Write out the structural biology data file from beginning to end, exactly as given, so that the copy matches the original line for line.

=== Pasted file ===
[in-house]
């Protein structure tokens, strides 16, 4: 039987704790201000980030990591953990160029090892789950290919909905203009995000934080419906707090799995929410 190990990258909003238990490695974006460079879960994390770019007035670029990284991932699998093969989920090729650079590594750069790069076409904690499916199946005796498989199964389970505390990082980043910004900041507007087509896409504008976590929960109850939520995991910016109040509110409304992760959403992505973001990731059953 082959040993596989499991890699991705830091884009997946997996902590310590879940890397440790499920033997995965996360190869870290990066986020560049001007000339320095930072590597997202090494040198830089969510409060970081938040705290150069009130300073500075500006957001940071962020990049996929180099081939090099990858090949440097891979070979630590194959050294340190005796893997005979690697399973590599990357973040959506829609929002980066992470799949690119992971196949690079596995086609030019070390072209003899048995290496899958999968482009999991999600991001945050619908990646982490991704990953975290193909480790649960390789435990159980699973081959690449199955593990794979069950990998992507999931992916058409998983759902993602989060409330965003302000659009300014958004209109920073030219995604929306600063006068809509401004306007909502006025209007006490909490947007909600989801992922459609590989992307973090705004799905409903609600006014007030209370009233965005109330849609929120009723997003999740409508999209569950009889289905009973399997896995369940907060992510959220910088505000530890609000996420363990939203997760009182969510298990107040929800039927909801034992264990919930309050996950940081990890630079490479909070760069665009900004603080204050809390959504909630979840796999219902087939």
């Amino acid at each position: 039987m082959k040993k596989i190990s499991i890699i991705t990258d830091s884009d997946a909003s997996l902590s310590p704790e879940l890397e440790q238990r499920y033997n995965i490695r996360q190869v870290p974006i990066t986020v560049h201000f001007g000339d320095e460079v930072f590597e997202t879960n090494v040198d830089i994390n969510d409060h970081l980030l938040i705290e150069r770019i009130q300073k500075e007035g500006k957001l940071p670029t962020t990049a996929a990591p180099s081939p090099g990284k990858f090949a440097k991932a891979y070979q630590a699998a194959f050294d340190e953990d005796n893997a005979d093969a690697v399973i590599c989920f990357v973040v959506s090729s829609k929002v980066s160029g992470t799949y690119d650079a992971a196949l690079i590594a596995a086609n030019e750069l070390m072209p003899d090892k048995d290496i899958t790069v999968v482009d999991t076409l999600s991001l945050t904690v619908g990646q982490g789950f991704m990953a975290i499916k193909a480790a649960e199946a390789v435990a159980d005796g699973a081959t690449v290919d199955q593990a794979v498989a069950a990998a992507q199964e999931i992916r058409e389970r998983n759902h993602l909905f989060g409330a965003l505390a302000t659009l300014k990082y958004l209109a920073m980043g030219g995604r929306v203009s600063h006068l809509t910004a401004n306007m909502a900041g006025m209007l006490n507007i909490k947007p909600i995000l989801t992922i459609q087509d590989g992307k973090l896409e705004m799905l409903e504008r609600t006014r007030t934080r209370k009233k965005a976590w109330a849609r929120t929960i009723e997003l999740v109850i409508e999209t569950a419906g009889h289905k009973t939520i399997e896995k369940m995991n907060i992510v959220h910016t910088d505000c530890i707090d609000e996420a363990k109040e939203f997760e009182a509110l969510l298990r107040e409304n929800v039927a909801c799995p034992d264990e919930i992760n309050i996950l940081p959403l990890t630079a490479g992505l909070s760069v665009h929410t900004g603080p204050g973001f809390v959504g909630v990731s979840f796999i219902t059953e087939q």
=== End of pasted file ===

[in-house]
């Protein structure tokens, strides 16, 4: 039987704790201000980030990591953990160029090892789950290919909905203009995000934080419906707090799995929410 190990990258909003238990490695974006460079879960994390770019007035670029990284991932699998093969989920090729650079590594750069790069076409904690499916199946005796498989199964389970505390990082980043910004900041507007087509896409504008976590929960109850939520995991910016109040509110409304992760959403992505973001990731059953 082959040993596989499991890699991705830091884009997946997996902590310590879940890397440790499920033997995965996360190869870290990066986020560049001007000339320095930072590597997202090494040198830089969510409060970081938040705290150069009130300073500075500006957001940071962020990049996929180099081939090099990858090949440097891979070979630590194959050294340190005796893997005979690697399973590599990357973040959506829609929002980066992470799949690119992971196949690079596995086609030019070390072209003899048995290496899958999968482009999991999600991001945050619908990646982490991704990953975290193909480790649960390789435990159980699973081959690449199955593990794979069950990998992507999931992916058409998983759902993602989060409330965003302000659009300014958004209109920073030219995604929306600063006068809509401004306007909502006025209007006490909490947007909600989801992922459609590989992307973090705004799905409903609600006014007030209370009233965005109330849609929120009723997003999740409508999209569950009889289905009973399997896995369940907060992510959220910088505000530890609000996420363990939203997760009182969510298990107040929800039927909801034992264990919930309050996950940081990890630079490479909070760069665009900004603080204050809390959504909630979840796999219902087939």
């Amino acid at each position: 039987m082959k040993k596989i190990s499991i890699i991705t990258d830091s884009d997946a909003s997996l902590s310590p704790e879940l890397e440790q238990r499920y033997n995965i490695r996360q190869v870290p974006i990066t986020v560049h201000f001007g000339d320095e460079v930072f590597e997202t879960n090494v040198d830089i994390n969510d409060h970081l980030l938040i705290e150069r770019i009130q300073k500075e007035g500006k957001l940071p670029t962020t990049a996929a990591p180099s081939p090099g990284k990858f090949a440097k991932a891979y070979q630590a699998a194959f050294d340190e953990d005796n893997a005979d093969a690697v399973i590599c989920f990357v973040v959506s090729s829609k929002v980066s160029g992470t799949y690119d650079a992971a196949l690079i590594a596995a086609n030019e750069l070390m072209p003899d090892k048995d290496i899958t790069v999968v482009d999991t076409l999600s991001l945050t904690v619908g990646q982490g789950f991704m990953a975290i499916k193909a480790a649960e199946a390789v435990a159980d005796g699973a081959t690449v290919d199955q593990a794979v498989a069950a990998a992507q199964e999931i992916r058409e389970r998983n759902h993602l909905f989060g409330a965003l505390a302000t659009l300014k990082y958004l209109a920073m980043g030219g995604r929306v203009s600063h006068l809509t910004a401004n306007m909502a900041g006025m209007l006490n507007i909490k947007p909600i995000l989801t992922i459609q087509d590989g992307k973090l896409e705004m799905l409903e504008r609600t006014r007030t934080r209370k009233k965005a976590w109330a849609r929120t929960i009723e997003l999740v109850i409508e999209t569950a419906g009889h289905k009973t939520i399997e896995k369940m995991n907060i992510v959220h910016t910088d505000c530890i707090d609000e996420a363990k109040e939203f997760e009182a509110l969510l298990r107040e409304n929800v039927a909801c799995p034992d264990e919930i992760n309050i996950l940081p959403l990890t630079a490479g992505l909070s760069v665009h929410t900004g603080p204050g973001f809390v959504g909630v990731s979840f796999i219902t059953e087939q």